ARGOMENTO: AMICI DEL MARE
PERIODO: XX-XXI SECOLO
parole chiave: ricerca, protezione, Antartico
The windiest, coldest, highest and driest place on Earth, as much surface area as the Moon, one and a half times larger than the United States, no indigenous peoples, no sovereign rule and dozens of countries operating there – a constant mega session of the U.N.; a place where Policy Wrangling is as important as Science.
Founded in 2008, The Foundation for Antarctic Research, Inc. primary focus is scientific research in Antarctica on behalf of wildlife that is gravely affected by changes in the environment and fishery laws. Projects include the study of the foraging ecology of the Emperor Penguin on Snow Hill and the advancement of the development and testing of the Underwater Bait Setter for Longline Fisheries. These projects are headed by Dr. Graham Robertson of the Australian Antarctic Division.
Dr. Robertson is one of the world’s leading scientific experts in studies on the Emperor Penguin and has gained world recognition for his work with the Albatross. Our administrative Team includes people from all disciplines and walks of life – individuals dedicated to the environment – a love of adventure – and a deep desire to see that laws are instituted to protect our amazing planet.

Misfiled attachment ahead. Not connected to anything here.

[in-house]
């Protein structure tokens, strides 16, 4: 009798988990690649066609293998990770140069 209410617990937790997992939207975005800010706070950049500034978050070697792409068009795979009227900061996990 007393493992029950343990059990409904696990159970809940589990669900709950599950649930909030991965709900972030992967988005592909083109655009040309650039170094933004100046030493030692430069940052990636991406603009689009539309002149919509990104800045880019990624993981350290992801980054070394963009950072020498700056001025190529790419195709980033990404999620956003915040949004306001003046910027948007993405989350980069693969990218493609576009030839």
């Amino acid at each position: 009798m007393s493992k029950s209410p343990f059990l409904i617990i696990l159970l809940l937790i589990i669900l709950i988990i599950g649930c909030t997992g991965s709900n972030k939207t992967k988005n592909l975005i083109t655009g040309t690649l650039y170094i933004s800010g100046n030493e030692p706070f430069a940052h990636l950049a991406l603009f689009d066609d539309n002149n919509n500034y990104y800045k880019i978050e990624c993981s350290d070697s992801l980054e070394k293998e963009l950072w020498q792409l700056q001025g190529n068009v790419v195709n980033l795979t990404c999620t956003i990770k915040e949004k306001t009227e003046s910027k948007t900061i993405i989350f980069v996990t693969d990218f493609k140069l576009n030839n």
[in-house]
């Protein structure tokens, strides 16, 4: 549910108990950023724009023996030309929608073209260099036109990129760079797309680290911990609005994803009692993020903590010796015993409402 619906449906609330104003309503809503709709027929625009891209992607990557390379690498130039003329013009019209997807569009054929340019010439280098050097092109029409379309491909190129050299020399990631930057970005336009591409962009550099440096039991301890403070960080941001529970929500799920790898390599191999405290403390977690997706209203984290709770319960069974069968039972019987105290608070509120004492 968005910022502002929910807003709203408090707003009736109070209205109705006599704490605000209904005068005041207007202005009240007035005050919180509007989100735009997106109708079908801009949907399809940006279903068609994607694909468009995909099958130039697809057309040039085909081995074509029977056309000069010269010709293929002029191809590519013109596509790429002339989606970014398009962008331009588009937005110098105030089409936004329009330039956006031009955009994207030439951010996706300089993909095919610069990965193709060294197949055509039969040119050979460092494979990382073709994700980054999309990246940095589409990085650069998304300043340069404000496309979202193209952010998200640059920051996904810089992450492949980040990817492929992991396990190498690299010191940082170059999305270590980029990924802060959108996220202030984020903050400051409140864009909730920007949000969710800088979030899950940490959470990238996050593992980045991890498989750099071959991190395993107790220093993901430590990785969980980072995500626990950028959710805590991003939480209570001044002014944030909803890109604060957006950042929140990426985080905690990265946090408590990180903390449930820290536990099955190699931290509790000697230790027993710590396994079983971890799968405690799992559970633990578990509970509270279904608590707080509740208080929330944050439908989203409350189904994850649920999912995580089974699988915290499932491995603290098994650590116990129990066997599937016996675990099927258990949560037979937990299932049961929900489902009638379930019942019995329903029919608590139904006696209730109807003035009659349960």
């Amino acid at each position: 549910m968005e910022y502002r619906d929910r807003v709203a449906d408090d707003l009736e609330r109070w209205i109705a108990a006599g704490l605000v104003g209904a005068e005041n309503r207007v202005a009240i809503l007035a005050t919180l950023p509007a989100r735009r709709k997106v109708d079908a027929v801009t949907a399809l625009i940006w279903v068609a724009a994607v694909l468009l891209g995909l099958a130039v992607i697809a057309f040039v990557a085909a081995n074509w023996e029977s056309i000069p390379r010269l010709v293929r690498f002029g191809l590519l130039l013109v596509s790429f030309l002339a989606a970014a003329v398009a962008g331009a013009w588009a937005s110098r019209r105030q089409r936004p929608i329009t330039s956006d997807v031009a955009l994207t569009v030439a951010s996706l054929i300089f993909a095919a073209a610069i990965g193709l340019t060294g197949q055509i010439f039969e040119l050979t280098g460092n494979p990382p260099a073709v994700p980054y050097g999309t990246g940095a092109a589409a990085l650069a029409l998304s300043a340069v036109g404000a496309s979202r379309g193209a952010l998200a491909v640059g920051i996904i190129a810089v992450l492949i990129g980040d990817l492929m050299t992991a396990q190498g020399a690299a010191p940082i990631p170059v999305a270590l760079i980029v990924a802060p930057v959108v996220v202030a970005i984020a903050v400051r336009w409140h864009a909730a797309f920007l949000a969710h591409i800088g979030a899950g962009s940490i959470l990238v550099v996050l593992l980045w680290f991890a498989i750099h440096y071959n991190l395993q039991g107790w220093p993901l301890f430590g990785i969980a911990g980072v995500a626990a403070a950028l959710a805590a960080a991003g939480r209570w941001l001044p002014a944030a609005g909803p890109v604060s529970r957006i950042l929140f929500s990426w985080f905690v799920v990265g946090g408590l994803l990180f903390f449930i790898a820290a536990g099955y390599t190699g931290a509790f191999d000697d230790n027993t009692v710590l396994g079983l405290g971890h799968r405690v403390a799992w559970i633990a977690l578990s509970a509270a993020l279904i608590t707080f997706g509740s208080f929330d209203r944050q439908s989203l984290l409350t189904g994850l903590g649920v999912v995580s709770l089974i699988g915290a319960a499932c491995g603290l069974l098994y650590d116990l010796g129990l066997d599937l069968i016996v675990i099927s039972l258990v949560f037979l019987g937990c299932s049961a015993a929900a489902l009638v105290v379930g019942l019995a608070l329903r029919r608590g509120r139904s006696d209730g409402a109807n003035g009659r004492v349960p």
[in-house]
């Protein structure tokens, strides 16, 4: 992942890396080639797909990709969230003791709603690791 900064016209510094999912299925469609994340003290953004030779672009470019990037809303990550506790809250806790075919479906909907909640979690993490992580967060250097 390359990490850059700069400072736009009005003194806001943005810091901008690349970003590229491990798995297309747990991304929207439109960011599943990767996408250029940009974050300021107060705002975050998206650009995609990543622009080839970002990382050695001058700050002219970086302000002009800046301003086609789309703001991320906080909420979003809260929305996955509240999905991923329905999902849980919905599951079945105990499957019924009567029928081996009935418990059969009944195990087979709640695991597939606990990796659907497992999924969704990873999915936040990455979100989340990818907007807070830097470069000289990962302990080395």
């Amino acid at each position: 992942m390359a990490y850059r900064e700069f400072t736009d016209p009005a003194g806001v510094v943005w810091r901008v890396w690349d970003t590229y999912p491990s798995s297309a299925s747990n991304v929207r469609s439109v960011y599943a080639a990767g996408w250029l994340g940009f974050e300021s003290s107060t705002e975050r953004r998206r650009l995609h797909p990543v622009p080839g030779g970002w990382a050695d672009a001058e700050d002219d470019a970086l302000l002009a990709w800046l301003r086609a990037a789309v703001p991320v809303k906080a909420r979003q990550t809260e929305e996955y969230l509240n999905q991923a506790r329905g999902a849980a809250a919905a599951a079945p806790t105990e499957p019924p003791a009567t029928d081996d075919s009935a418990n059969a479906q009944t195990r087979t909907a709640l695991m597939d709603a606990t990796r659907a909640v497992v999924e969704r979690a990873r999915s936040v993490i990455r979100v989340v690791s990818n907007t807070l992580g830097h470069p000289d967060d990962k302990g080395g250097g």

Sandra J. Birnhak, Director
In 2003, Sandra Birnhak turned her 25 year film/TV career to “Green” issues working exclusively with Antarctic scientists. Following seven expeditions to Antarctica, Birnhak was selected for membership in the prestigious International Explorer’s Club, 2007. She is a supporting sponsor for The Last Ocean Project and was on the 2008 Nominating Committee for the Pew Foundation’s Marine Science Fellowship Program. Her time is spent on speaking engagements about Antarctica and touring exhibits internationally to educate the public on the environmental concerns surrounding the Continent.
Dr. Graham Robertson, Ph.D.
Australian Antarctic Division, Australia
Graham Robertson is a seabird ecologist at the Australian Antarctic Division. After spending half of his working life as a botanist in arid Australia, he switched to seabirds in the late 1980′s when he completed an over wintering study on emperor penguins near Mawson Station, Antarctica. Attracted by the conservation imperative, in the early 1990′s he broadened his horizons to include research with long line fishing industries on methods to reduce their impact on migratory seabirds. His principal endeavor is to develop science-based solutions to the problem of seabird mortality in long line fisheries and embed findings in conservation measures/regulation. He has conducted research on all long-line fishing methods in the world that endanger seabirds – demersal, autoline, demersal, Spanish system and pelagic.